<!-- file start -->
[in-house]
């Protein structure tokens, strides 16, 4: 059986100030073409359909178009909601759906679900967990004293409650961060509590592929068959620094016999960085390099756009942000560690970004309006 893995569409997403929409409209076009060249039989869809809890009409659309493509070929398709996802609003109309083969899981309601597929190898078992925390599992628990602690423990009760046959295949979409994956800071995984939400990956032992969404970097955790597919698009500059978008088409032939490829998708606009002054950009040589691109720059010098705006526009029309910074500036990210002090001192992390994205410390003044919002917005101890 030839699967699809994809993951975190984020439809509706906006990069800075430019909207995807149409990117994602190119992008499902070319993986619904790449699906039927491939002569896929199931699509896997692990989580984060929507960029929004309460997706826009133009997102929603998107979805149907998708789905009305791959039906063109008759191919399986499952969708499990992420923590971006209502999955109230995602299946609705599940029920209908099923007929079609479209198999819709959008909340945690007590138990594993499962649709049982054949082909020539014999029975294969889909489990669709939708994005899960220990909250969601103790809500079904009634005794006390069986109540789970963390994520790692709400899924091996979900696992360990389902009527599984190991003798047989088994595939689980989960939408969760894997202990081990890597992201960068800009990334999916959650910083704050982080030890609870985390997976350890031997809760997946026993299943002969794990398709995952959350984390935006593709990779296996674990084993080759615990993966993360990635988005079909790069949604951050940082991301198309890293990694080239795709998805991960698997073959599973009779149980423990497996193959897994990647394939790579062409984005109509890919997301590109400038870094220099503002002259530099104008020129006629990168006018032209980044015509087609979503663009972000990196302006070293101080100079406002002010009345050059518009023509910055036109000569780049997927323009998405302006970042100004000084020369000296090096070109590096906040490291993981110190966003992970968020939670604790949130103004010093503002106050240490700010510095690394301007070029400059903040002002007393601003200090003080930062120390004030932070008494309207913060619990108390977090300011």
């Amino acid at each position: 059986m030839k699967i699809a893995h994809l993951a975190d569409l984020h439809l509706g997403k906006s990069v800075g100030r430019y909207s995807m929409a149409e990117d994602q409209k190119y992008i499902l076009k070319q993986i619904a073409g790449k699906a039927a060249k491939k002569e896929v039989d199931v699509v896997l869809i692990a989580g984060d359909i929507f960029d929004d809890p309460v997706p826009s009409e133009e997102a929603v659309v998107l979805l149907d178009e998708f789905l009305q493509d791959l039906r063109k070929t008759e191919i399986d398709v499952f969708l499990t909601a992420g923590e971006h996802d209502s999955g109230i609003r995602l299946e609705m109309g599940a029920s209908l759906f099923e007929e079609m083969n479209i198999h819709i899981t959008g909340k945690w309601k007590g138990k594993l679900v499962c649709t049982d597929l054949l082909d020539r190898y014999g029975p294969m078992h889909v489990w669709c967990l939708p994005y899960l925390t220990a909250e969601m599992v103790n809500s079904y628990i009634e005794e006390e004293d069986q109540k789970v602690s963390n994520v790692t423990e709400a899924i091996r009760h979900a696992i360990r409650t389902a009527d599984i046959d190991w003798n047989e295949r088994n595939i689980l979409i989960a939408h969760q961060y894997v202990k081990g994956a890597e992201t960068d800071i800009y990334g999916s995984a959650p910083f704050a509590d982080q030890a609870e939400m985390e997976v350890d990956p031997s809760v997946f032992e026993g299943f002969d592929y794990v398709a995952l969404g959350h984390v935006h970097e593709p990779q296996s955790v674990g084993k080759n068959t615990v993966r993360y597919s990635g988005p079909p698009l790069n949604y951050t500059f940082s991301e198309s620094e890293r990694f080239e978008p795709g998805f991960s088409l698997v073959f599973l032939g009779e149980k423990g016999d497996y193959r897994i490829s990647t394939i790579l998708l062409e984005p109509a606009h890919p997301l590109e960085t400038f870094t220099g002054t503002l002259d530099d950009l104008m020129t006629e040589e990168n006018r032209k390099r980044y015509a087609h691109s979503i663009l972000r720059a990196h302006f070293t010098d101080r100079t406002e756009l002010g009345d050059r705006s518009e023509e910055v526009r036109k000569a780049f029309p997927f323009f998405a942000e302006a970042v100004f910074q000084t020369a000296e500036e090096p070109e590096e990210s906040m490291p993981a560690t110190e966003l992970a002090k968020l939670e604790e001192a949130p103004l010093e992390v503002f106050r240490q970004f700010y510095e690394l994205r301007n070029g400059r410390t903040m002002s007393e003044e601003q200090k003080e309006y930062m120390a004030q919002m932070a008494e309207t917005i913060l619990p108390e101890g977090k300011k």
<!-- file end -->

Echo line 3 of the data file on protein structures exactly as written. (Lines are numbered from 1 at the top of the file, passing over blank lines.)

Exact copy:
């Amino acid at each position: 059986m030839k699967i699809a893995h994809l993951a975190d569409l984020h439809l509706g997403k906006s990069v800075g100030r430019y909207s995807m929409a149409e990117d994602q409209k190119y992008i499902l076009k070319q993986i619904a073409g790449k699906a039927a060249k491939k002569e896929v039989d199931v699509v896997l869809i692990a989580g984060d359909i929507f960029d929004d809890p309460v997706p826009s009409e133009e997102a929603v659309v998107l979805l149907d178009e998708f789905l009305q493509d791959l039906r063109k070929t008759e191919i399986d398709v499952f969708l499990t909601a992420g923590e971006h996802d209502s999955g109230i609003r995602l299946e609705m109309g599940a029920s209908l759906f099923e007929e079609m083969n479209i198999h819709i899981t959008g909340k945690w309601k007590g138990k594993l679900v499962c649709t049982d597929l054949l082909d020539r190898y014999g029975p294969m078992h889909v489990w669709c967990l939708p994005y899960l925390t220990a909250e969601m599992v103790n809500s079904y628990i009634e005794e006390e004293d069986q109540k789970v602690s963390n994520v790692t423990e709400a899924i091996r009760h979900a696992i360990r409650t389902a009527d599984i046959d190991w003798n047989e295949r088994n595939i689980l979409i989960a939408h969760q961060y894997v202990k081990g994956a890597e992201t960068d800071i800009y990334g999916s995984a959650p910083f704050a509590d982080q030890a609870e939400m985390e997976v350890d990956p031997s809760v997946f032992e026993g299943f002969d592929y794990v398709a995952l969404g959350h984390v935006h970097e593709p990779q296996s955790v674990g084993k080759n068959t615990v993966r993360y597919s990635g988005p079909p698009l790069n949604y951050t500059f940082s991301e198309s620094e890293r990694f080239e978008p795709g998805f991960s088409l698997v073959f599973l032939g009779e149980k423990g016999d497996y193959r897994i490829s990647t394939i790579l998708l062409e984005p109509a606009h890919p997301l590109e960085t400038f870094t220099g002054t503002l002259d530099d950009l104008m020129t006629e040589e990168n006018r032209k390099r980044y015509a087609h691109s979503i663009l972000r720059a990196h302006f070293t010098d101080r100079t406002e756009l002010g009345d050059r705006s518009e023509e910055v526009r036109k000569a780049f029309p997927f323009f998405a942000e302006a970042v100004f910074q000084t020369a000296e500036e090096p070109e590096e990210s906040m490291p993981a560690t110190e966003l992970a002090k968020l939670e604790e001192a949130p103004l010093e992390v503002f106050r240490q970004f700010y510095e690394l994205r301007n070029g400059r410390t903040m002002s007393e003044e601003q200090k003080e309006y930062m120390a004030q919002m932070a008494e309207t917005i913060l619990p108390e101890g977090k300011k």